"A knowing farmer, who, Midas like, can convert everything he touches into manure, as the first transmutation towards gold." — G. Washington (1785)
Well, maybe not as macho a title as Commander–In–Chief, but a lot more earth friendly. George Washington was a "scientific" farmer of his day, and absolutely loved it. He introduced the mule, which fertilizes as it plows, into American agriculture. He planted many of his own trees by hand, which is remarkable given that he had over 300 slaves. He even had compostable teeth—made of wood.
A great little article at City Farmer details Washington’s love affair with compost. He lived at Mount Vernon for 45 years, beginning as a tobacco farmer, but stopping when he realized it raped the fertility of the soil. He switched to wheat, corn and other crops and engaged in a whole range of agricultural experiments, including composting to restore and build h is soils.
His diary notes: "Unless some practice prevails, my fields will be growing worse every year, until the crops will not defray the expense of the culture of them." But true to the disciplined visage that graces dollar bills, Washington never gave up working to improve the soils. He conducted experiments to find the best ways to fertilize. He set up a compost box with different mixtures in different compartments, planted seeds and noted the results. As a result of his experimentation, he began to spread a mix of manure, river mud, fish heads, and plaster of Paris to his fields.
Most interestingly, he built an unusual building dedicated to "curing" manure into fertilizer. He specified that the building have a clay floor and masonry sides. Archaeologists at Mount Vernon have excavated the repository- a narrow 12’x 35’ building with a recessed floor and post supporting a roof.
He wrote his farm manager, "When you go about the repository for the compost ... if the bottom should not be of good clay, put the clay there and ram it well before you pave it, to prevent the liquid manure from sinking, and thereby being lost." Plans for a markedly similar building appeared in an 1808 agricultural journal.
We don’t know exactly what Washington composted in his structure, but the man himself instructed in 1796, "Let others rake, and scrape up all the trash, of every sort and kind about the houses, and in the holes and corners, and throw it (all I mean that will make dung) into the Stercorary."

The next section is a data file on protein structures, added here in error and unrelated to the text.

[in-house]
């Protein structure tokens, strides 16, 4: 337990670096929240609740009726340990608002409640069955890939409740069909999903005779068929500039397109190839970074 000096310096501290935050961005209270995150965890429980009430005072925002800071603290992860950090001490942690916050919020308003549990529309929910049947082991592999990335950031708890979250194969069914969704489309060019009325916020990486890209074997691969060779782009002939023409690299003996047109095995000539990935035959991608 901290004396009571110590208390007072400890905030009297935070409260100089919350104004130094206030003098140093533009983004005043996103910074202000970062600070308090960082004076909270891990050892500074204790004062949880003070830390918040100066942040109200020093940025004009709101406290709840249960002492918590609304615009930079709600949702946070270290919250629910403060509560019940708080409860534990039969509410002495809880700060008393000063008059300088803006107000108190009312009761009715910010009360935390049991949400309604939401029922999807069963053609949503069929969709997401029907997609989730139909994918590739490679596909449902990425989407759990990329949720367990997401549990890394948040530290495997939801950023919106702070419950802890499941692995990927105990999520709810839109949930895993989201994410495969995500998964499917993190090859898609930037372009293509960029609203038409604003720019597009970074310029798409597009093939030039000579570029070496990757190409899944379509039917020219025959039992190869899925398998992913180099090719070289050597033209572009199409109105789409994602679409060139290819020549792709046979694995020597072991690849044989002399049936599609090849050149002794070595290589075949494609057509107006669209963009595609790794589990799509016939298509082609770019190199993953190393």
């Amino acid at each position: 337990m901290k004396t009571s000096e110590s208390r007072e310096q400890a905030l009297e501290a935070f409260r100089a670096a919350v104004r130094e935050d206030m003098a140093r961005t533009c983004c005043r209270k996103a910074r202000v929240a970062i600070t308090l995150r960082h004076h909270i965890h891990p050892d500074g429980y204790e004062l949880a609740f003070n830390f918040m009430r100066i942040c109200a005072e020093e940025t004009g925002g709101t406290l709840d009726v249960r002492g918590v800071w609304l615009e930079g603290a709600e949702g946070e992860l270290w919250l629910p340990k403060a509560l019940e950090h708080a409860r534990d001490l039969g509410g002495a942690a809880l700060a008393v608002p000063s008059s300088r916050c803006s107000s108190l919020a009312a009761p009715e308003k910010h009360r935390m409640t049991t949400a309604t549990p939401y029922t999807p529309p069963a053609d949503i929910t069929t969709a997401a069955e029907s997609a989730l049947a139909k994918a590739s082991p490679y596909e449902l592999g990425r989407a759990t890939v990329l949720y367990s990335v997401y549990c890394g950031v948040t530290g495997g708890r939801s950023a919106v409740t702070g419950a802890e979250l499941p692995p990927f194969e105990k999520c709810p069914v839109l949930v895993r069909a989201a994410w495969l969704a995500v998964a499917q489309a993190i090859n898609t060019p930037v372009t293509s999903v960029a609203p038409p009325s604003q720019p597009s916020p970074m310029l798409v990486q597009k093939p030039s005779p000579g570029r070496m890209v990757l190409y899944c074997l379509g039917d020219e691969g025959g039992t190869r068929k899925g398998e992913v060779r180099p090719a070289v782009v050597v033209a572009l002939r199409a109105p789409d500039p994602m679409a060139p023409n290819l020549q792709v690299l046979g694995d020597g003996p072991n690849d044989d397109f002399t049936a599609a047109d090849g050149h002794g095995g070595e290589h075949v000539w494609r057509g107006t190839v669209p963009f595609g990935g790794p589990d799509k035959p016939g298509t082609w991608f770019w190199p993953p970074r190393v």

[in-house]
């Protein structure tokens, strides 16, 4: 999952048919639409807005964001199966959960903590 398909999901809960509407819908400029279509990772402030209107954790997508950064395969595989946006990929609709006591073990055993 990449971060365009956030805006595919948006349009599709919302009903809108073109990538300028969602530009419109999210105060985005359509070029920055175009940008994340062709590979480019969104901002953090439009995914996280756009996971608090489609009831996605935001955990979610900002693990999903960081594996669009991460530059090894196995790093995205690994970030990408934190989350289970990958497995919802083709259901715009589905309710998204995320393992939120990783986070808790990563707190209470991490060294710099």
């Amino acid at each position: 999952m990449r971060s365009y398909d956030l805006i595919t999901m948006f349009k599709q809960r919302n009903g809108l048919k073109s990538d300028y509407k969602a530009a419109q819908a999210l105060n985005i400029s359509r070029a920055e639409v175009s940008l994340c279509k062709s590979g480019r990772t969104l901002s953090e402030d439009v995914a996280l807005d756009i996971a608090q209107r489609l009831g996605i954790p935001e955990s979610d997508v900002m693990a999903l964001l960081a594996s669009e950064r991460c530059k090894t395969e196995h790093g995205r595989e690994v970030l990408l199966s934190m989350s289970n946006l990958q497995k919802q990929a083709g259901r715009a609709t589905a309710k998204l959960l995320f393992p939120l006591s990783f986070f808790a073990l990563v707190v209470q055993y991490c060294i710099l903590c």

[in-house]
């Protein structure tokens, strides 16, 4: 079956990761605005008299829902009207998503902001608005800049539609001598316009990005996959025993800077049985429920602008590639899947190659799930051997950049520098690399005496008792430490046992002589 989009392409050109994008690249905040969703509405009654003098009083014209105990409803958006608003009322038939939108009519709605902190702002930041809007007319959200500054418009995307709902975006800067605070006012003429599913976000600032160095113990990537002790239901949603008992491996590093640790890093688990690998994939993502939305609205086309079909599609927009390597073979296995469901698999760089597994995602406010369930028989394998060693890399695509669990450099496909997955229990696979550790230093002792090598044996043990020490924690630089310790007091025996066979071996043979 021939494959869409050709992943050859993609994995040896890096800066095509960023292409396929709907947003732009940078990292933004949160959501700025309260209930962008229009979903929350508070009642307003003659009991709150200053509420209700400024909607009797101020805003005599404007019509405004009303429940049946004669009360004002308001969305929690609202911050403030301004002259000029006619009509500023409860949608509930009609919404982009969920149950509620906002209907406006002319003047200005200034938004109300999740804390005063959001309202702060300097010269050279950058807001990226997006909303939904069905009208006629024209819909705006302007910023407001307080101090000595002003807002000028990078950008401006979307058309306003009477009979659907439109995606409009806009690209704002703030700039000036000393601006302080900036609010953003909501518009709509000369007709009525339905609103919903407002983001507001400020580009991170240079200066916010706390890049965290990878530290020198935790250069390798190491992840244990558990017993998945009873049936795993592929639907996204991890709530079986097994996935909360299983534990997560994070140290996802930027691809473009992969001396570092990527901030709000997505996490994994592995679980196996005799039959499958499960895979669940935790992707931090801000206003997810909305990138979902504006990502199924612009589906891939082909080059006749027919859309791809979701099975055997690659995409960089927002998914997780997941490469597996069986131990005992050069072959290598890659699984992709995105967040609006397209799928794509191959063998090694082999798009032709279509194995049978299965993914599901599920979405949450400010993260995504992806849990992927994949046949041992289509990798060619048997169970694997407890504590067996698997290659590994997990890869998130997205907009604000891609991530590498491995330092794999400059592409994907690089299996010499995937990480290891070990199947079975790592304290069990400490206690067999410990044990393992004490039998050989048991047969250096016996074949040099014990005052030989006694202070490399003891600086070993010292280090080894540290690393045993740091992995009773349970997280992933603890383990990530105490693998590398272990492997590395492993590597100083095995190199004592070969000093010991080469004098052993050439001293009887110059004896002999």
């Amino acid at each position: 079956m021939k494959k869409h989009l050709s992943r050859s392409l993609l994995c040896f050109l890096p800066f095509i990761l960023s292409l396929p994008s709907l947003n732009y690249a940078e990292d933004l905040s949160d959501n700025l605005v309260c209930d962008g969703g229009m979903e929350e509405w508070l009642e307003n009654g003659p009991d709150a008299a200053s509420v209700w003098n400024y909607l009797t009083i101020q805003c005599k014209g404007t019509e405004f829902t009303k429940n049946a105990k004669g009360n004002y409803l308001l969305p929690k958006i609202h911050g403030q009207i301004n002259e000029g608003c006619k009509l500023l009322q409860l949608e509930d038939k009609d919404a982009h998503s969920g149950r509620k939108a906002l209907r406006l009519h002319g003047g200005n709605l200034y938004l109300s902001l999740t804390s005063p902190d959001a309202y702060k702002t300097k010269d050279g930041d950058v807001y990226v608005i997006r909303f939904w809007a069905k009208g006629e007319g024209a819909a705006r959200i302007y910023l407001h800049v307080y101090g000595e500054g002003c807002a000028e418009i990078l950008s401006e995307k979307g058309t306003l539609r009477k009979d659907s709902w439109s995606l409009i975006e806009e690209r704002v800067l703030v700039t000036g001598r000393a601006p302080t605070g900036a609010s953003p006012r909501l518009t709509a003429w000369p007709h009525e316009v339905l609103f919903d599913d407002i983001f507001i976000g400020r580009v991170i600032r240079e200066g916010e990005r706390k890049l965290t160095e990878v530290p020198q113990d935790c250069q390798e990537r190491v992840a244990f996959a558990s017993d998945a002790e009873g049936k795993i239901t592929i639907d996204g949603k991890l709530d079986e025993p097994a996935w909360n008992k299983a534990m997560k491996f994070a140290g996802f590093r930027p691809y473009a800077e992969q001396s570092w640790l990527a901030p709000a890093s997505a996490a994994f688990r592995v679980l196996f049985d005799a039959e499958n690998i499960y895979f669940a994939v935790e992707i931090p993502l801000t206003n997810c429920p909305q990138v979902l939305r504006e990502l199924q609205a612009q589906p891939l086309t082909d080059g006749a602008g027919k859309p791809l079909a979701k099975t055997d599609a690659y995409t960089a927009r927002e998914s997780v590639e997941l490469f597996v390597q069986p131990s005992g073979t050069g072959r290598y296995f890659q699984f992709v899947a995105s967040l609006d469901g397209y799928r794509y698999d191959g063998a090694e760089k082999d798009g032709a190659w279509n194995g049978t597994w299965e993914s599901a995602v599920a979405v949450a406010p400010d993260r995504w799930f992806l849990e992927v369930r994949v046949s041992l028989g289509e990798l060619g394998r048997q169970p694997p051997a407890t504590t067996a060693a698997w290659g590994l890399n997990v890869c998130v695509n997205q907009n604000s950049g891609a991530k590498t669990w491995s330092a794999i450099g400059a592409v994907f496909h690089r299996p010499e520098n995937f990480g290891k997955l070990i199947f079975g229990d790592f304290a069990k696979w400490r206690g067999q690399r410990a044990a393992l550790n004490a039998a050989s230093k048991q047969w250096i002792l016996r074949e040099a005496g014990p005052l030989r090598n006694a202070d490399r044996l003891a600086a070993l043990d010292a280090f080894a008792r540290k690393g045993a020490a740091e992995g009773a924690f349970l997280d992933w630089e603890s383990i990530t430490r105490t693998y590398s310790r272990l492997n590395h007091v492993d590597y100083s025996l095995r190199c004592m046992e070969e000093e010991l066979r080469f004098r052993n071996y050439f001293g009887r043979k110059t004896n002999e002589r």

Washington also experimented with crop rotation, fertilizers and soil amendments, and rotating his crops. He was devoted to improving the agriculture of his day, not only as a famer but as the leader of a country establishing itself in the world. He wrote in a letter dated April 1788:
"Every improvement in husbandry should be gratefully received and peculiarly fostered in this Country, not only as promoting the interest and lessening the labor of the farmer, but as advancing our respectability in a national point of view; for, in the present state of America, our welfare and prosperity depend upon the cultivation of our lands and turning the produce of them to the best advantage."
Nice to think that when Washington was concocting compost mixtures of cow manure, fish heads, and creek mud, he still had the welfare of the new nation close to his heart.
This is not Martha Washington in case you were wondering, but a modern day patriot farmer…
Michelle Obama has given us a new start in this direction with an organic veggie garden at the White House. I hope compost is part of the current President’s agenda.
Not composting in these resource constrained times seems downright un-American! Take it from George Washington himself.